Tax is arguably the least discussed of all motives for conducting mergers and acquisitions.
Managers undertaking M&A tend to be less keen to espouse the tax benefits of a deal – probably wishing to avoid accusations of tax avoidance – than they are to talk up how it gives them a platform for future growth.
Tax is not a dirty word, however. Whenever you’re involved in M&A, it makes absolute good business sense to understand the implications for your company’s tax obligations that a transaction will have.
We at DealRoom help many companies conduct due diligence and in this article, we look at how to conduct tax due diligence, as well as provide a checklist of the items that require attention to ensure this part of your company’s due diligence process passes successfully.
What is tax due diligence important?
Making mistakes or oversights in tax due diligence can lead to onerous penalties from the government.
The IRS cannot practically conduct a tax audit of every company in the United States, so in an effort to deter tax evasion, they have put in place a series of penalties that make it worthwhile for business owners to ensure their taxes are in order.
There’s also huge reputational damage to consider. Everyone has to pay tax, so if your company is looked at as a tax dodger, it won’t tend to play well with stakeholders such as customers and distributors.
The tax due diligence checklist
In terms of complexity, tax due diligence contends with legal diligence for top billing when looking across all the separate areas of due diligence.
The fact is that, in both cases, the risks are significant, while a thorough understanding can be elusive. That’s why the importance of a good checklist cannot be understated.
Having provided a due diligence software for hundreds of transactions, DealRoom has been able to put together a template for tax due diligence that addresses all of the tax issues you’re likely to encounter in your M&A process that can be accessed here.
The following represents a checklist for US-based companies.
M&A participants should be aware that there will be some differences in other jurisdictions that are not covered below:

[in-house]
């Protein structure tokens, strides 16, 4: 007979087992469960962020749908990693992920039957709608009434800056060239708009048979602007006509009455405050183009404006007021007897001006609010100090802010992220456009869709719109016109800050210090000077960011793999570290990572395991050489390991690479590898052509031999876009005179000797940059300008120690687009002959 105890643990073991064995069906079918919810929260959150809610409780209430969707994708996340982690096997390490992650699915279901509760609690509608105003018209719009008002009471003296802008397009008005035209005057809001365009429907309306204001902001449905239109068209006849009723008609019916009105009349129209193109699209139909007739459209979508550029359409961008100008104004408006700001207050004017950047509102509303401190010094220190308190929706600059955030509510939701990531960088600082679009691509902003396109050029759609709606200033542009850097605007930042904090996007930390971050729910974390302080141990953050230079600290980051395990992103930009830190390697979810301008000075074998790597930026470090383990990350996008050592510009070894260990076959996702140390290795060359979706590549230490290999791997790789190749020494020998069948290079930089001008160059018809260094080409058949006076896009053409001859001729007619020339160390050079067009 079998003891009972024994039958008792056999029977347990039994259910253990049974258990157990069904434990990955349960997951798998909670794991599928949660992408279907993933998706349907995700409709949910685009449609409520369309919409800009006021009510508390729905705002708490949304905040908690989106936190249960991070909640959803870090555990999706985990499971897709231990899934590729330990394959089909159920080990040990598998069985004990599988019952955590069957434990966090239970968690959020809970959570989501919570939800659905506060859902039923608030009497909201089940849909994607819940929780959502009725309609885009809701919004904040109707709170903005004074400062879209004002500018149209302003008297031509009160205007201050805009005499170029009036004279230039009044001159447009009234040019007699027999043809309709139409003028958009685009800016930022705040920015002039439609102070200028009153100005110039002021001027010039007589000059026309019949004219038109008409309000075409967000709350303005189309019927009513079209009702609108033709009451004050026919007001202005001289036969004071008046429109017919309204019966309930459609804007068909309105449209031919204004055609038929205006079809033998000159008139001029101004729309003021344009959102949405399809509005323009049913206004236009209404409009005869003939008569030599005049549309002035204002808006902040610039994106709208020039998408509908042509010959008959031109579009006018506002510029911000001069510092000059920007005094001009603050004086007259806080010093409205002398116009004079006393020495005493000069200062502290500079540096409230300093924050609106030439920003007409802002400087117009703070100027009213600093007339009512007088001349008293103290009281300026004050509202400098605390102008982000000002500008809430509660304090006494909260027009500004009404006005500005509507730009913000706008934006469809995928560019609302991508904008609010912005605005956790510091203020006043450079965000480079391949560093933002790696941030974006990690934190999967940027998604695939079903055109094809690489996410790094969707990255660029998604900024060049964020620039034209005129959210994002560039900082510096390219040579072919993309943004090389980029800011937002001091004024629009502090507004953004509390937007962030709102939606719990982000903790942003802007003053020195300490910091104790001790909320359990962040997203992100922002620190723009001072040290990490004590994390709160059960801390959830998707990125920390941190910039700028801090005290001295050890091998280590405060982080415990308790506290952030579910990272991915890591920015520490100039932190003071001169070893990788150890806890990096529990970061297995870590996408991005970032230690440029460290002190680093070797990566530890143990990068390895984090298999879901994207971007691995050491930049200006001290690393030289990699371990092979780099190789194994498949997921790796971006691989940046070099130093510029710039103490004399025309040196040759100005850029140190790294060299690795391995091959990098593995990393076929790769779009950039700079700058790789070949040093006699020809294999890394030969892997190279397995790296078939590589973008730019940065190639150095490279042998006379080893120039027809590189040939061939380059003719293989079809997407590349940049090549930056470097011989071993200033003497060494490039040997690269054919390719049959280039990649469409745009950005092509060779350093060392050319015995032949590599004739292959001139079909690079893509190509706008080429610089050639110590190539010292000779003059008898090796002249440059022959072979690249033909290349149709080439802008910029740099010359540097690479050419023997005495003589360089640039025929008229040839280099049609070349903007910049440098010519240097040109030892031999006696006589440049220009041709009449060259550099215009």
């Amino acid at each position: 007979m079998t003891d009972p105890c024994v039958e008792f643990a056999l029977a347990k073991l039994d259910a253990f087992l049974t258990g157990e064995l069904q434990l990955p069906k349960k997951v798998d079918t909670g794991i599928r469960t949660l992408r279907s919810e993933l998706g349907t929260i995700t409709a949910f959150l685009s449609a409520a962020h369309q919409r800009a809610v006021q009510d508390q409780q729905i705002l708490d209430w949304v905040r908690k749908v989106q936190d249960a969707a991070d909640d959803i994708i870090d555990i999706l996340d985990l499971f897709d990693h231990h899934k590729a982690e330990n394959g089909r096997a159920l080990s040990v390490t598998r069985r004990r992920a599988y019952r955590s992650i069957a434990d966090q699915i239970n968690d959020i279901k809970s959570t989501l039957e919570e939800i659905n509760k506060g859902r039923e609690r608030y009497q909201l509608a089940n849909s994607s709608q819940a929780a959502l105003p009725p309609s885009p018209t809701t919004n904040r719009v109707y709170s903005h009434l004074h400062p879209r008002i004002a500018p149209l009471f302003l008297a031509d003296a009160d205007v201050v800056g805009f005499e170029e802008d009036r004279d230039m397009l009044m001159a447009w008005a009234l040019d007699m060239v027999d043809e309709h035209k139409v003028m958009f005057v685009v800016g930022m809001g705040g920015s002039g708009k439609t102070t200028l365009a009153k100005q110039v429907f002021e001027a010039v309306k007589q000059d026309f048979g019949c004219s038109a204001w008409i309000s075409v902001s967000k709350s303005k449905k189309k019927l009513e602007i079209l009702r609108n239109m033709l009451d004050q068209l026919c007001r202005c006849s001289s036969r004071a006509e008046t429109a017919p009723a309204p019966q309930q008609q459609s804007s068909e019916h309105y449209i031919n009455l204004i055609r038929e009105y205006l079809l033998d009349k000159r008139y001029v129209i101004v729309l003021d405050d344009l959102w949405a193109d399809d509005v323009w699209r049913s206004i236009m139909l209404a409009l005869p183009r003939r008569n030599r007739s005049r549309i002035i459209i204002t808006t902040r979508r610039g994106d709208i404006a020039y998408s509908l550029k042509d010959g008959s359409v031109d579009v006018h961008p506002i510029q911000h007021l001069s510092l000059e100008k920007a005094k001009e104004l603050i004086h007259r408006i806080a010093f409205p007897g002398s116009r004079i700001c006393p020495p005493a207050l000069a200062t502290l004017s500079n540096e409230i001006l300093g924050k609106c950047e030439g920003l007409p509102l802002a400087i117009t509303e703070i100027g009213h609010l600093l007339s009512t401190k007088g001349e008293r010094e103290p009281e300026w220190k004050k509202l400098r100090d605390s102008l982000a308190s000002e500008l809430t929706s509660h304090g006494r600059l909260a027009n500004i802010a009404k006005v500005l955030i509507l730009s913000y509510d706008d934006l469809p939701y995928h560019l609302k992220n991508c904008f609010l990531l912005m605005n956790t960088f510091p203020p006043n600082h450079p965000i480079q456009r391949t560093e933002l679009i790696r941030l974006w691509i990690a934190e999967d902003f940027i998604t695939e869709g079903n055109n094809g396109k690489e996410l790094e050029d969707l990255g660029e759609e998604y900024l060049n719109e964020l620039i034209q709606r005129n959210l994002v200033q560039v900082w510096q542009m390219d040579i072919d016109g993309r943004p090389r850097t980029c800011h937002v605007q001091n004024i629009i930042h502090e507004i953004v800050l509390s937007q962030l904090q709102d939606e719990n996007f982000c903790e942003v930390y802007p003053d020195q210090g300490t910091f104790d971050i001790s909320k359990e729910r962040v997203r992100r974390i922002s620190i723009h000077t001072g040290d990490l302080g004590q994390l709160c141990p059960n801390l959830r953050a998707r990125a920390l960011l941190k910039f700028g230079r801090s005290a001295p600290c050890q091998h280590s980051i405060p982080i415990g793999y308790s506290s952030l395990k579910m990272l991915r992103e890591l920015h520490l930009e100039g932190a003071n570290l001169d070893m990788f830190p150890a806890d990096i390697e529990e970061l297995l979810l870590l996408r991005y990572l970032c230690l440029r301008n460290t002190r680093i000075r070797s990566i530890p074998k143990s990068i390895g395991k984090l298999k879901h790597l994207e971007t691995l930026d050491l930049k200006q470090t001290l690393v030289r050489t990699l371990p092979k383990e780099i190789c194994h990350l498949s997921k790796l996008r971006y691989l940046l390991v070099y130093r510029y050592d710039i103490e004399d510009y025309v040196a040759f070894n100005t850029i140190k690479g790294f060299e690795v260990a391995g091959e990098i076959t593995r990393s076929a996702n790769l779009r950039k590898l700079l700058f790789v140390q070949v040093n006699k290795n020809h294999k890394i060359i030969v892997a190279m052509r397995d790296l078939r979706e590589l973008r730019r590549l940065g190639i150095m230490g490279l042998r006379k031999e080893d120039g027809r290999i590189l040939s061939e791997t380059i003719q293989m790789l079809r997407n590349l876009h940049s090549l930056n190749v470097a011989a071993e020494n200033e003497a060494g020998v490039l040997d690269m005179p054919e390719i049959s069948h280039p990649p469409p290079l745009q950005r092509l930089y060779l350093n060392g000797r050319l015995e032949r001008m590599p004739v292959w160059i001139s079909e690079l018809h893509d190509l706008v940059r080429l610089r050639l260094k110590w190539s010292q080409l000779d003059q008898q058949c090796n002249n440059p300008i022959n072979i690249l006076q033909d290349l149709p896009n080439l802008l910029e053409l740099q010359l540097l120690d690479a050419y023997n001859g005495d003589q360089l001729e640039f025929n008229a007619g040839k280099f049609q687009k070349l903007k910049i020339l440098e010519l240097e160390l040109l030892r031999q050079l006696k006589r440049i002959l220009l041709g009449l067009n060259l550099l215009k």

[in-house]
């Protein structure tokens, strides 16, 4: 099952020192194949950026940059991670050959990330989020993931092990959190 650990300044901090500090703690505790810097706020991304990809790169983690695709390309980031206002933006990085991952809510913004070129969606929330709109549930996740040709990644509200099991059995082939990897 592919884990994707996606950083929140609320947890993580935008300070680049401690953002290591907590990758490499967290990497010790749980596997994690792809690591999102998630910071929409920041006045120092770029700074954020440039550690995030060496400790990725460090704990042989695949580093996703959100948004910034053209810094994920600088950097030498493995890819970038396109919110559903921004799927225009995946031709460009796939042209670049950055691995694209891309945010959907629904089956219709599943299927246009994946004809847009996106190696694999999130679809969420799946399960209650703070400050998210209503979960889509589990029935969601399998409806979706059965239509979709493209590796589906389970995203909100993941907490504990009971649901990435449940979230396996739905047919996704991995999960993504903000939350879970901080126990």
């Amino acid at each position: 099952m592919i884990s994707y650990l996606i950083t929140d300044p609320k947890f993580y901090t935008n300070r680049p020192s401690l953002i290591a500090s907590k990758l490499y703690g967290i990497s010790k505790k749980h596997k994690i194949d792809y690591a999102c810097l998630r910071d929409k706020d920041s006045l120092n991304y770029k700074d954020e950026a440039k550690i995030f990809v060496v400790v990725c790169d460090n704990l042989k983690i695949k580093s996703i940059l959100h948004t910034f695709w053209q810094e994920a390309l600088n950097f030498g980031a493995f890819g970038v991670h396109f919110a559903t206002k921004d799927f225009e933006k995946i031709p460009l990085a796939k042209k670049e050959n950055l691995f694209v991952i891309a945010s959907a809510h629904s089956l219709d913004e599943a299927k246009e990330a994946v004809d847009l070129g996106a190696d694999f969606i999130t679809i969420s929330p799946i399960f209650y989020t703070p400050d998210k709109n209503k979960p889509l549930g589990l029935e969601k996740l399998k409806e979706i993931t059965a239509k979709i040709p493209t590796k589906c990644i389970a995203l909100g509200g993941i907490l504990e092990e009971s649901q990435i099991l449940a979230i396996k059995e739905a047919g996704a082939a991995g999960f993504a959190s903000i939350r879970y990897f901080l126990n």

1. Review of target company’s state and federal income tax returns
- Ensure that all tax payments are current
- Ensure that all of the company’s estimated tax has been remitted
- Assess whether there may be potential for offsetting some of the target’s historical tax features (negative income, tax depreciation and amortization, tax credits) against the costs of the acquisition.
2. Review of target company’s tax audits (if applicable)
- Evaluate findings of previous audits and if possible, what prompted them.
- If the tax audit is ongoing, assess what impact this will have on the transaction.
- Discuss the potential of a tax escrow with the target company, where they assume all liabilities associated with the tax audit.
3. Understand the target company’s methods of accounting
- If the target company has a different method of accounting, simulate its returns after income has been recalculated using your company’s accounting method.
- Ensure that there are no tax hangovers from changes in accounting methods made over the previous 5 years.
4. Ensure that deferred revenue is being recognized in accordance with federal income tax rules
5. Understand the target company’s foreign tax environment (if applicable)
- Is there sufficient presence abroad to constitute a taxable presence?
- Understand the company’s tax liabilities in the jurisdiction(s) in question.
- Understand whether payments made to foreign recipients require withholding.
- Assess the foreign branch’s legal status and the tax filings assoca
6. Understand the target company’s sales and use taxes.
- Establish the differences in sales and use taxes with the target company, particularly if they’re operating in a different industry.
- Understand the sales and use taxes implications post-transaction for the newly merged entity.
7. Ensure that employees are properly classified for tax purposes.
- Ensure that employees are not inaccurately classified as ‘independent contractors’
- Ensure that all statutory employees are designated as such.
- Review the target company’s 1099 forms to assess its designation of employees and independent contractors.
The full template you can find here:
Conducting tax due diligence with DealRoom
As the list shows, despite being one of the least considered aspects of due diligence, tax due diligence has the potential to create a major paperwork mountain for those undertaking an M&A transaction.
DealRoom has designed its tax due diligence component with this in mind:
2. Choose a template from the templates gallery
DealRoom has a range of templates for different due diligence functions – each one created based on feedback from experts in the field, and specially tailored to a particular kind of due diligence.
3. DealRoom provides prompts for information through its unique Requests feature
The uploaded documents are then stored in a safe environment and linked to the relevant requests.
Tax due diligence is a far more complex and detailed affair than looking at last year’s operating income for the target company and seeing that they’ve paid their income tax.
Virtually every aspect of a company is subject to a tax of some kind, and almost always on an ongoing basis. Getting a handle on these requires a detailed due diligence process.
The tax due diligence function created by DealRoom provides a user-friendly tool to conduct this process as effectively as possible.